Quick summary: there are doors that occasionally open onto fantastical realms, through which children can journey into alternate worlds (in a very fun bit of playing with the old “Otherworld” premise from series like Narnia and Oz). These children often return after a time to the real world, and if they have trouble adjusting to their old lives they are quickly offered a place at a very special boarding school run by a woman who experienced the same. There they can learn to let go and live new lives, or if letting go is off the table, they can at least be around people who have experienced the same as they have and can understand their trauma. Our protagonist Nancy was until recently living in an Underworld of some description, and since her return she has found that her parents are incapable of understanding her new identity as a servant of the Lord of the Dead (admittedly, that seems like a tough sell). She arrives at the school and serves as our point-of-view character in a murder mystery that quickly follows her arrival.
All right, so obviously we already have a work that — despite its immensely fun premise — is actually not all that interested in the fantastical elements. That is to say, McGuire seems aware that she has a cool concept on her hands and makes some solid steps in the direction of exploring it, but she never develops it very far beyond the basic strokes because her focus is much more on the subtext, on identity and feeling like an outsider, specifically through the experience of being an adolescent girl. Yes, Nancy literally came from another world, but her disconnect with her parents is much more a symbolic representation of the tension between her experience as an asexual person and her parents’ expectations of her than it is about having had rad adventures in the Underworld and now being forced to wear pink blouses. Likewise, the in-universe explanation for why most of these children are female is hand-wavey fluff on a level with Peter Pan’s explaining that there are no Lost Girls because girls don’t fall out of their prams, but that doesn’t really matter — the point McGuire wants to make is that women are more often left out in the cold by society than are men, and so of course her teenage outsiders have to be mostly female.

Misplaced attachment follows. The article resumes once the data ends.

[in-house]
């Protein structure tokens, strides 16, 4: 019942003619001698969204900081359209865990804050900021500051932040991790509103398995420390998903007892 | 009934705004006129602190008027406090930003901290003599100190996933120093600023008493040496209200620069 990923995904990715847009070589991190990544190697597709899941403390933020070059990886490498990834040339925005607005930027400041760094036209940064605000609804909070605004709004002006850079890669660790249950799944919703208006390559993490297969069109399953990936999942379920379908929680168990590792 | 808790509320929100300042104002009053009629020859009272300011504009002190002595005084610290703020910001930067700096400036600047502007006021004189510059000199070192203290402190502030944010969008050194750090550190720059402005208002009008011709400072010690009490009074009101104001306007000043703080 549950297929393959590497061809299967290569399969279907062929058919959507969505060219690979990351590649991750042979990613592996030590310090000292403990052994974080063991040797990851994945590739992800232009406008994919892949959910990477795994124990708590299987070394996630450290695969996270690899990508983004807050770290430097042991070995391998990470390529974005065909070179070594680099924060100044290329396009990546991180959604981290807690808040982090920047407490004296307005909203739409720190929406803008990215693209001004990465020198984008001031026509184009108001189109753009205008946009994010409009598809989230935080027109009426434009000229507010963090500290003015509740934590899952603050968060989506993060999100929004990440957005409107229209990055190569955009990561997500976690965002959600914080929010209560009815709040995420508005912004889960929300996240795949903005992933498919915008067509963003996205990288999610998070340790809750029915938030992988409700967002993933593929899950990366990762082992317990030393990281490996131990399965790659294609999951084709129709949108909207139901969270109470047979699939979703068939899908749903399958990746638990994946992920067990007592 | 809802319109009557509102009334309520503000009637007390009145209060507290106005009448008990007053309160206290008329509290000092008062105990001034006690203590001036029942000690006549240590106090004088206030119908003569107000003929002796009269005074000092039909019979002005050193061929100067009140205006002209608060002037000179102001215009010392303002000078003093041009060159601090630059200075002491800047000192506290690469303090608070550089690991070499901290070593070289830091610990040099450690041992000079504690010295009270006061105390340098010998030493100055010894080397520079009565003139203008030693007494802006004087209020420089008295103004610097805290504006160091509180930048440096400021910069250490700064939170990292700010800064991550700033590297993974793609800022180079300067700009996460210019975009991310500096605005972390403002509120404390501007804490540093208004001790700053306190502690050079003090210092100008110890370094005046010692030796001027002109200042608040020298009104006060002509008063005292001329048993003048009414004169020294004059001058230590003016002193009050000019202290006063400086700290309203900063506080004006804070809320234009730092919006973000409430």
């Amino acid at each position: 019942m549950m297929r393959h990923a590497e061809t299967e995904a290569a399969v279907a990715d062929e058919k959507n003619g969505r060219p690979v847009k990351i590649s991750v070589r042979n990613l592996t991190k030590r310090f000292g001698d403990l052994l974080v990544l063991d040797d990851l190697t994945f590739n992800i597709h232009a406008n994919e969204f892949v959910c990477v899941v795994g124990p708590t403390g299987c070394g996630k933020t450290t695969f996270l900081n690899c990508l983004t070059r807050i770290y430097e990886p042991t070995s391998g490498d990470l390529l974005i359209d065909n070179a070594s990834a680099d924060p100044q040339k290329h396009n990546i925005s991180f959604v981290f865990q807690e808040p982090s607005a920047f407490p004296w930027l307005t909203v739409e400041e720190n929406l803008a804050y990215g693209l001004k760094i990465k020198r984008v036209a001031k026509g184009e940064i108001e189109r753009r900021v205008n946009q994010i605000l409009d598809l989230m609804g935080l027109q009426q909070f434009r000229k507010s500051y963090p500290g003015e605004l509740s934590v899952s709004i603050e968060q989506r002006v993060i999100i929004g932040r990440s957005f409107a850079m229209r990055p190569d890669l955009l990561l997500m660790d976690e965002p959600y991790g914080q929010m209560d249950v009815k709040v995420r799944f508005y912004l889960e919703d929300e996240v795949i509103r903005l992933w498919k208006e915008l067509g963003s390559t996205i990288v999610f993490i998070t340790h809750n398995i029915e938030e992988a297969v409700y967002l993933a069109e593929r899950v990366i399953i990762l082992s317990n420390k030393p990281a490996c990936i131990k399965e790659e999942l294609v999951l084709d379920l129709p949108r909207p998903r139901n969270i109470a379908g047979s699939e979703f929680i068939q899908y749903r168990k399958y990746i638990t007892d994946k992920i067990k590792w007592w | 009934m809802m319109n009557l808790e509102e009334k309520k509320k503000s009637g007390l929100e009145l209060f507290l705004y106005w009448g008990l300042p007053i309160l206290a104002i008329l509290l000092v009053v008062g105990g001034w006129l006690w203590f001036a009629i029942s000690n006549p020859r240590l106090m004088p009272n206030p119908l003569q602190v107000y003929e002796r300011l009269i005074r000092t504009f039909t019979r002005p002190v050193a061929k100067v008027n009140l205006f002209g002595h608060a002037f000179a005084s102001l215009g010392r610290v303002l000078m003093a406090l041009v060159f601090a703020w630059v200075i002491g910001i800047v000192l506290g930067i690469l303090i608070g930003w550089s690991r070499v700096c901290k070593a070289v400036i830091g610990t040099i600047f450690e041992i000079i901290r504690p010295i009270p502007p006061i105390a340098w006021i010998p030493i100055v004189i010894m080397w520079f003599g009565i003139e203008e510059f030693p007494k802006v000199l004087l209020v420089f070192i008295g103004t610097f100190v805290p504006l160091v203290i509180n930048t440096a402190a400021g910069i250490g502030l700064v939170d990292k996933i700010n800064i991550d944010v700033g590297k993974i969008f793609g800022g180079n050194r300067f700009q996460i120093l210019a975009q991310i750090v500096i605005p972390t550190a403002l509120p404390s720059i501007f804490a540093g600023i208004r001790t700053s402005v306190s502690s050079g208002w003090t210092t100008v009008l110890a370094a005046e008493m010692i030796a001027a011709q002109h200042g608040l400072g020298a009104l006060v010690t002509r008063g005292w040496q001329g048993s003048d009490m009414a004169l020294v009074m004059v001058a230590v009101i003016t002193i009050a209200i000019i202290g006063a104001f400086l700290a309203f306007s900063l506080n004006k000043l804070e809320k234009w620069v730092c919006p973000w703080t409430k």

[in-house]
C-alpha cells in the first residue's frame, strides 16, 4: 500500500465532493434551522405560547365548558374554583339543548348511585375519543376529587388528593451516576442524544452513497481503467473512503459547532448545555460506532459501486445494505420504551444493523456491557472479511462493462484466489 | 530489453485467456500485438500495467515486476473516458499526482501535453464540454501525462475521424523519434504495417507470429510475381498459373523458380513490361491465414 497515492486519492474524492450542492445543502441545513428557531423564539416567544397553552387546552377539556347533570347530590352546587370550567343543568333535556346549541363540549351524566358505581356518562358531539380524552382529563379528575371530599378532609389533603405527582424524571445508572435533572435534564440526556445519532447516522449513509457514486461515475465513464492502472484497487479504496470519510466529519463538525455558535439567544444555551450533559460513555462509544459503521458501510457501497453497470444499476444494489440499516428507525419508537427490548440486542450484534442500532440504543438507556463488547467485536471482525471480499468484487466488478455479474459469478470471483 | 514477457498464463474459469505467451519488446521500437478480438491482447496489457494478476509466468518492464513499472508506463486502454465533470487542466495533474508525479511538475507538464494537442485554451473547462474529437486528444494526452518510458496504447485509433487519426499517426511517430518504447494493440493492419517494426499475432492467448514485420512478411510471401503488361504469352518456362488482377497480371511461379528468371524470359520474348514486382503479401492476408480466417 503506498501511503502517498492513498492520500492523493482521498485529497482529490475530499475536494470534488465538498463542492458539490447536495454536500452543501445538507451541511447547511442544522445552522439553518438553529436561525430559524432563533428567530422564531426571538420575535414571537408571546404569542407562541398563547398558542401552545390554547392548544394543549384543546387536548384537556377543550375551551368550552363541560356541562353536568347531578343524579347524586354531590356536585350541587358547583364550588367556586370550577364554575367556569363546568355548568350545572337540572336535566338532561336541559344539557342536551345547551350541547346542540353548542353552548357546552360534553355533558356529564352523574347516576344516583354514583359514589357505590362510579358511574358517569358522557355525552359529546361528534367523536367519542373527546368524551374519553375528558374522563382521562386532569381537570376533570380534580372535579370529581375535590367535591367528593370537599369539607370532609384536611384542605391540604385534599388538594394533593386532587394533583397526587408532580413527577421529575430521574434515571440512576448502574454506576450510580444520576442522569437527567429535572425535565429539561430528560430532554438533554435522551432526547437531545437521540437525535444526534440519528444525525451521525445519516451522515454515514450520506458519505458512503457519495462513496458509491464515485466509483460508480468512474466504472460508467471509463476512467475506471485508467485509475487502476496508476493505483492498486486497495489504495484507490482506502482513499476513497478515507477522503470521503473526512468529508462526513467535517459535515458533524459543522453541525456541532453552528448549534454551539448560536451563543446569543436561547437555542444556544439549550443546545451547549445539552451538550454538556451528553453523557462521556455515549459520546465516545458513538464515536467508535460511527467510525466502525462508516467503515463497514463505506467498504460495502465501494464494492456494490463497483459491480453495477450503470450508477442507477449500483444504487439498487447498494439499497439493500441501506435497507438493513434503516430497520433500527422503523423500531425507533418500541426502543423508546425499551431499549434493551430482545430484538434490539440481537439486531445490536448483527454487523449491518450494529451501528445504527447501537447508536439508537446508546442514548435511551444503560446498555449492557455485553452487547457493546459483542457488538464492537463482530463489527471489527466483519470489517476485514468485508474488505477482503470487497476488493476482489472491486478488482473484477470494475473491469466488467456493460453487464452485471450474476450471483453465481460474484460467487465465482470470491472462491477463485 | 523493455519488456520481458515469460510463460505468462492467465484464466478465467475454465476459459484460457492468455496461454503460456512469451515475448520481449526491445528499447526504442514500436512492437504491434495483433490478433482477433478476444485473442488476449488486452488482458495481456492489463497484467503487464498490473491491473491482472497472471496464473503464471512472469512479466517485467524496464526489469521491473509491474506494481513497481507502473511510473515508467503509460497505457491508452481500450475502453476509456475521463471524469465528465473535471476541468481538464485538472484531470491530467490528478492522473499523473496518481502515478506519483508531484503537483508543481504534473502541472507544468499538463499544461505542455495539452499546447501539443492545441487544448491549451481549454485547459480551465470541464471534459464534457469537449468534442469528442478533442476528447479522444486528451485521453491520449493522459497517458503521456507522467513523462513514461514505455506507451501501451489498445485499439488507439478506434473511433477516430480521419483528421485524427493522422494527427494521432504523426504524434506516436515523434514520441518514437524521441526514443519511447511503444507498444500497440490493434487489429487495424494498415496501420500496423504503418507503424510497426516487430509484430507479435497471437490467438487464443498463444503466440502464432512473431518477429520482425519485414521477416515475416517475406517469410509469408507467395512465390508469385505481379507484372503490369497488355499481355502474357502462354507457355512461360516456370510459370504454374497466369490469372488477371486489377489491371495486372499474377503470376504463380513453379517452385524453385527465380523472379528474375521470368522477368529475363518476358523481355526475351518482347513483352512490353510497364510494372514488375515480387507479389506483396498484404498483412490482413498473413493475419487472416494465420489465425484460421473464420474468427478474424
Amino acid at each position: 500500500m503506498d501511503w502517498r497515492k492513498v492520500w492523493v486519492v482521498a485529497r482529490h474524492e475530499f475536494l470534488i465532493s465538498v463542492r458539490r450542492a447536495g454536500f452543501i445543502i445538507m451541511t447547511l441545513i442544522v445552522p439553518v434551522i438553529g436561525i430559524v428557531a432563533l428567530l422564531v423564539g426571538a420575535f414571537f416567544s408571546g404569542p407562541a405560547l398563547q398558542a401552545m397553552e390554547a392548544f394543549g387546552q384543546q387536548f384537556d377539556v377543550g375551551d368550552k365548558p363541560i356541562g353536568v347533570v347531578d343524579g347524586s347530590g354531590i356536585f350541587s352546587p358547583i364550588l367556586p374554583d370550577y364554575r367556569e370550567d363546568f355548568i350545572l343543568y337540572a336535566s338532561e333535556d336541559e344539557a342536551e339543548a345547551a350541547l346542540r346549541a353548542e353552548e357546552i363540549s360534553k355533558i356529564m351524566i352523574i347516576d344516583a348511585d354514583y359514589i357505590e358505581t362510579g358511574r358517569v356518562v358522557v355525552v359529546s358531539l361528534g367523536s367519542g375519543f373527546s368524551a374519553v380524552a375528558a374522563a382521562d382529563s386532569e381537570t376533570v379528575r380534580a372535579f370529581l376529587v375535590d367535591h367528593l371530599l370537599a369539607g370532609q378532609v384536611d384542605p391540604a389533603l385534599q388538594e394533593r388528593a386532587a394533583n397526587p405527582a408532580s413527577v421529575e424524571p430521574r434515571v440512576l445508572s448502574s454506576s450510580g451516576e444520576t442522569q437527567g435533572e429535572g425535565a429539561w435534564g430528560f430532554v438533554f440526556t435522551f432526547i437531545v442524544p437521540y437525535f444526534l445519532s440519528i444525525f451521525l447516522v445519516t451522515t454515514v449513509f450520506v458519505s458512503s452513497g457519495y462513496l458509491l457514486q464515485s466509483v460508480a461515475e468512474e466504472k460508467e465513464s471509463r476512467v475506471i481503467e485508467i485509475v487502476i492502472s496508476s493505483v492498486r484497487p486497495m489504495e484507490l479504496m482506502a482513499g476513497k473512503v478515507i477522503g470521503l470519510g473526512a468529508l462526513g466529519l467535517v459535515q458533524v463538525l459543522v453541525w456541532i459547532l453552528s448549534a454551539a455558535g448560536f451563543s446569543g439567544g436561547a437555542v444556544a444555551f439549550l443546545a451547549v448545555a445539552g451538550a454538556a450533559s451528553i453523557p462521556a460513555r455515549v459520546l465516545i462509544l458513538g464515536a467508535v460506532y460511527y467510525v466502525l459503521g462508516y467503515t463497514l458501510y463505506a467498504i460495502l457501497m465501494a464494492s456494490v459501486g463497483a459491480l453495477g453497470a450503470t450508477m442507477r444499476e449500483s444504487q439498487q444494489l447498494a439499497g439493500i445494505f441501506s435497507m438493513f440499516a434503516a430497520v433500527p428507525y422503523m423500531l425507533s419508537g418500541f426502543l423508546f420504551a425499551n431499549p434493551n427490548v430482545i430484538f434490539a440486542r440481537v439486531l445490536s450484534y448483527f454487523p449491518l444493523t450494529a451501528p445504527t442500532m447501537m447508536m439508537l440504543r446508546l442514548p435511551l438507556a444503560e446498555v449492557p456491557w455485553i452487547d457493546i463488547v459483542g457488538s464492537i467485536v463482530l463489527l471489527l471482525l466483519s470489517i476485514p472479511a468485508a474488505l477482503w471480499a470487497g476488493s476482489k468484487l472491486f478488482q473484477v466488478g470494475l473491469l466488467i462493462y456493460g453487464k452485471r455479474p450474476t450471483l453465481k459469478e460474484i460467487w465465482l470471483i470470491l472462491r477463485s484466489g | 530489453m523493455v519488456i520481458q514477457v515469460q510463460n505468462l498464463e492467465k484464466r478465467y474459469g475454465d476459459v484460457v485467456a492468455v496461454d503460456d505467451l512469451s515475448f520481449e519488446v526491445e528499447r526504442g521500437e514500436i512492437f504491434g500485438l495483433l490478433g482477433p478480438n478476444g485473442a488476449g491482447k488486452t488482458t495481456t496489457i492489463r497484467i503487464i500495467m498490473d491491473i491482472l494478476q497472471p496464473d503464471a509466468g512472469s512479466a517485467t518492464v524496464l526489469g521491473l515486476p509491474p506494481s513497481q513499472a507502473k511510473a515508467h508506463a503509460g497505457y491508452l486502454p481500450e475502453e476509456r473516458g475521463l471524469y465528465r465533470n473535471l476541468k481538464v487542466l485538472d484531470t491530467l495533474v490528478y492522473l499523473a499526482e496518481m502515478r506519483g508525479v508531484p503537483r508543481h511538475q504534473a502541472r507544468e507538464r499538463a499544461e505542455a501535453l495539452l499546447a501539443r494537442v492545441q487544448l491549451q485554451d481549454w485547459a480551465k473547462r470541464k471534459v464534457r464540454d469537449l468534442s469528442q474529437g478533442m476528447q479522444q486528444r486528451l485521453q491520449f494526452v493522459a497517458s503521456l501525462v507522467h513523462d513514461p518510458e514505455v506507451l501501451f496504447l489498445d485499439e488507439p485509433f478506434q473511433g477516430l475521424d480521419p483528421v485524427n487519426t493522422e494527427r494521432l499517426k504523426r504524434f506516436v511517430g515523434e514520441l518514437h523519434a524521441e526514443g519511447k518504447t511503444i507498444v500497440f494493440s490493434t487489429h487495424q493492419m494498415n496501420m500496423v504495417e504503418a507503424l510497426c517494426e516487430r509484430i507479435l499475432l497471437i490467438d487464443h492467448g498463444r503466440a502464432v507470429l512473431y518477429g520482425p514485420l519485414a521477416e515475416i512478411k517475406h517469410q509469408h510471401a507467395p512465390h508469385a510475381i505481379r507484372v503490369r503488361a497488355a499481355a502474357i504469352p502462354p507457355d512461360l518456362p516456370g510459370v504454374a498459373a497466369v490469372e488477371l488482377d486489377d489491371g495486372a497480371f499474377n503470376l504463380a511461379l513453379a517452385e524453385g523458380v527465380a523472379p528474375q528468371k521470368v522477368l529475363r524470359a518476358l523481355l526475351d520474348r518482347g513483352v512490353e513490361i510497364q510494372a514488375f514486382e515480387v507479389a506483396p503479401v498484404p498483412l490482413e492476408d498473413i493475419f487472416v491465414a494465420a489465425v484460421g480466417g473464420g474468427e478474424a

On that level, the story does exactly what it’s supposed to do. The characters are a lot of fun, the language is rich and evocative, and McGuire explores her themes in a way that will be very satisfactory to her intended audience. It also manages to be a fun bit of speculative fiction, though the lit fic symbolism is clearly more important to McGuire.